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David Zuckerman talks about his Vermont Democratic primary win and seeking a seat he has held before

David Zuckerman
Pat Bradley/WAMC
David Zuckerman (file)

When current Vermont Congressman Peter Welch announced he would run for retiring U.S. Senator Patrick Leahy’s seat, first-term Lieutenant Governor Molly Gray decided to run for the U.S. House seat, opening up the lieutenant governor post. The winner of the Democratic primary was Gray’s immediate predecessor David Zuckerman, who left the post two years ago to campaign unsuccessfully for governor.

After winning the primary, David Zuckerman reflected on his campaign and the work that still remains before the November general election. As he looked forward, he said one of the things he is hearing from voters is that many Vermonters are struggling.

“They are struggling with bills. They are struggling to put fuel in their tanks. They are struggling thinking about the winter and how they’re going to keep their homes warm. They’re struggling to think about if they’re going to have homes or a roof over their head. We know the rental situation in Vermont is extremely tight. We know that being able to buy a home in Vermont is out of reach for so many Vermonters. We know that health care costs are really driving people to the edge. Small businesses are struggling to survive. Farms are struggling to survive. There’s a lot of challenges out there. And that’s a lot of responsibility for myself and others who are going to be campaigning and I want to recognize that. That these races are really about the people out across Vermont and what is it that government can do both proactively for people and where we can even get out of the way sometimes to help people’s lives get better.”

Zuckerman, a Democrat and Progressive, worked previously with Republican Governor Phil Scott and addressed how he would interact if both are elected in November.

“Well I will continue to put my hand out to work with him on any and all issues that he wants to collaborate on. We don’t see eye to eye on a number of things. He’s vetoed a number of bills that I disagree with. On the other hand, I think there’s a mutual recognition about the economic struggles Vermonters are facing. I think there could be more urgency on some of the issues folks are facing with respect to bills every day as well as the climate and as well as dealing with some of the social injustices that are going on in our society. And I will pursue those opportunities wherever they present themselves with the Governor, with Vermonters, with the House and Senate leadership and bringing more people into the process.”

Zuckerman held the post from 2017 until January 2021 and feels his primary win reflects more than name recognition from voters.

“It’s real familiarity. I have been working across this state for 20 years plus on issues relating to economics, like raise the minimum wage, to social equality, like marriage equality, on climate and environmental issues. And so the folks who really care about economic injustice, climate challenges and social injustice have that history with me knowing that I work collaboratively with folks outside the building to make change inside the building.”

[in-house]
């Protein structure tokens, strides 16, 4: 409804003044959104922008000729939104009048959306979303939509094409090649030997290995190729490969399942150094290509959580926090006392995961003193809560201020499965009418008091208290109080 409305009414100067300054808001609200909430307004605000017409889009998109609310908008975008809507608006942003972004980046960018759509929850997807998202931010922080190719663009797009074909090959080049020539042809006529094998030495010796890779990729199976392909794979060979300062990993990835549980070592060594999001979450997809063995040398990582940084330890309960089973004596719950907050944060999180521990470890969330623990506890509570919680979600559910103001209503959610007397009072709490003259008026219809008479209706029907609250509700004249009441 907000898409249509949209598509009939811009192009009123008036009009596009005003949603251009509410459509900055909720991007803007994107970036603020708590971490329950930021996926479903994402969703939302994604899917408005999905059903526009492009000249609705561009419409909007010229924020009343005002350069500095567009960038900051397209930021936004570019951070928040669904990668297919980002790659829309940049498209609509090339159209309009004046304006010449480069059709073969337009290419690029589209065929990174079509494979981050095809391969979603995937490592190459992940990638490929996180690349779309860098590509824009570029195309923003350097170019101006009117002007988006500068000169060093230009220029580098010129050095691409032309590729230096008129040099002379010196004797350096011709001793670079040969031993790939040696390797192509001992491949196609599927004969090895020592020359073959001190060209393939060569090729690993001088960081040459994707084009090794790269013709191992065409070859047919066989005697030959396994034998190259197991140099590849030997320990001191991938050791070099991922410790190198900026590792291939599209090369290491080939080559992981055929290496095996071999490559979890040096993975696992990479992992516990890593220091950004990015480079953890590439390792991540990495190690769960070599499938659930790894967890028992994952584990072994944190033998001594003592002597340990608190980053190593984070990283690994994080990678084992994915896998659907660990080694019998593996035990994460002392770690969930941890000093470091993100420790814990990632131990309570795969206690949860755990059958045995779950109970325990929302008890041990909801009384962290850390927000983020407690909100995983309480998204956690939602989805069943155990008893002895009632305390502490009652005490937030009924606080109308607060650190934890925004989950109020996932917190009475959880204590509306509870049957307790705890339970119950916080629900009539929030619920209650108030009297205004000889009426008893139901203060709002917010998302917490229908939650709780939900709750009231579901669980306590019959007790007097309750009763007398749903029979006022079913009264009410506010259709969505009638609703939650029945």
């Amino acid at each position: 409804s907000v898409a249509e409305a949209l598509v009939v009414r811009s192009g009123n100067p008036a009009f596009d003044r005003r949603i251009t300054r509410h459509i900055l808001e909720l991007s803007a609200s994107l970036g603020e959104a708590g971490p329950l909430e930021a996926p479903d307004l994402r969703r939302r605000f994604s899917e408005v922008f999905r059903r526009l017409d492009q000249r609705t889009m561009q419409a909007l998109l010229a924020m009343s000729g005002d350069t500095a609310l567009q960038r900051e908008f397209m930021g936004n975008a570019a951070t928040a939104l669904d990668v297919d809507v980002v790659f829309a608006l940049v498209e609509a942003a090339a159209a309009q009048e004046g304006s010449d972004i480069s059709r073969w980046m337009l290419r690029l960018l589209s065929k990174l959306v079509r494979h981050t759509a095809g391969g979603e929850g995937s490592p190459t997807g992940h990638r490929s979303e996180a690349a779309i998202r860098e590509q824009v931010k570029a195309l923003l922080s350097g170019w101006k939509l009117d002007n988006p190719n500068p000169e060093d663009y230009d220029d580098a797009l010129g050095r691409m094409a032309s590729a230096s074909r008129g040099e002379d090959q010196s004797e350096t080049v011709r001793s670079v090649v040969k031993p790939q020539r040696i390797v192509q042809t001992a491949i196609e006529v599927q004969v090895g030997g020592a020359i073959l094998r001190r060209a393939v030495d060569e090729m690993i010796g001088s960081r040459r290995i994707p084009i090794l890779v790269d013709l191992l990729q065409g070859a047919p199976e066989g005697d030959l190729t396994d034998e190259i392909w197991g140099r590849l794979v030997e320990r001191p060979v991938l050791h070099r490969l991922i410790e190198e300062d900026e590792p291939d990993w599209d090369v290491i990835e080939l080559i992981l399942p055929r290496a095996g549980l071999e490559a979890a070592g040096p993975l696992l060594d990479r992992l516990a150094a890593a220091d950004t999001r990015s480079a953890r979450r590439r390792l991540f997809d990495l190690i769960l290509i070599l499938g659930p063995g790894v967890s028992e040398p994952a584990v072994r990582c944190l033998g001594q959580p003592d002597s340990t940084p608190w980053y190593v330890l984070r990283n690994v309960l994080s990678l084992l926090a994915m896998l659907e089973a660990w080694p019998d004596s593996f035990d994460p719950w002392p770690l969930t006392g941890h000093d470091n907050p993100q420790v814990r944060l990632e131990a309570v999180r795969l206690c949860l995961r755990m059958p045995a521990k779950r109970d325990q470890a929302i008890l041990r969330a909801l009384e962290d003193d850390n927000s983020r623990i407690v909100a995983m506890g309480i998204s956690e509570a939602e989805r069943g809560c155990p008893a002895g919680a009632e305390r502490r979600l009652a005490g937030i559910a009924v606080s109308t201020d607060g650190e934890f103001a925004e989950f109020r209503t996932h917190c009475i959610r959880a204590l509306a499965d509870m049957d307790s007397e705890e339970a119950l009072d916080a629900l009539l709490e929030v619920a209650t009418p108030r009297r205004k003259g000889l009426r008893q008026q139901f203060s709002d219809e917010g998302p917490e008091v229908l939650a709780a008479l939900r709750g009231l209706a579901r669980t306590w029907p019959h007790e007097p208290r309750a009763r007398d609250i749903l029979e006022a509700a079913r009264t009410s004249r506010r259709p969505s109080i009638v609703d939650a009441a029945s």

With the primary over Zuckerman will now campaign against Republican Joe Benning, whom he has worked with in the state Senate. But he says he’s not changing how he campaigns.

“I’m going to run the same campaign style that I’ve done for many, many years. Grassroots connections all over the state. We had really good connections with people. I’m going to keep reaching out. I’m going to keep listening. You know when you get to every corner of the state as I have for 20 years you keep going back and you keep listening and you keep having conversations with people. You know certainly I’ll have my debates with Joe (Benning) and we have deep respect for each other. I think it will be a really positive campaign which I respect and look forward to. But it’ll be very similar. It’s the people that matter.”

The position is often perceived as ceremonial, a characterization Zuckerman bristles over.

“I regularly get frustrated with the definition of it being ceremonial. It’s true that the definitions of the office are relatively narrow and clear. On the other hand, there’s a lot of opportunity to this office to do that organizing. And if you look at all the groups that endorsed me in the primary, they know that with me it can be a more powerful office by collaborating with Vermonters to build that influence on the process from voters to the representatives to make things happen. So it does not have official legislative duties, but in the unofficial capacity of an ambassador from the Statehouse across the state to the people of Vermont I will continue to do that and use that office to help influence policy.”

The unofficial results from the August 9th primary show that Zuckerman won the Democratic primary with 41.5 percent, Kitty Toll received 36.9 percent and Patricia Preston and Charlie Kimbell trailed with 9 and 7 percent, respectively.

In the Republican primary Benning outpaced Gregory Thayer 48 to 39 percent.

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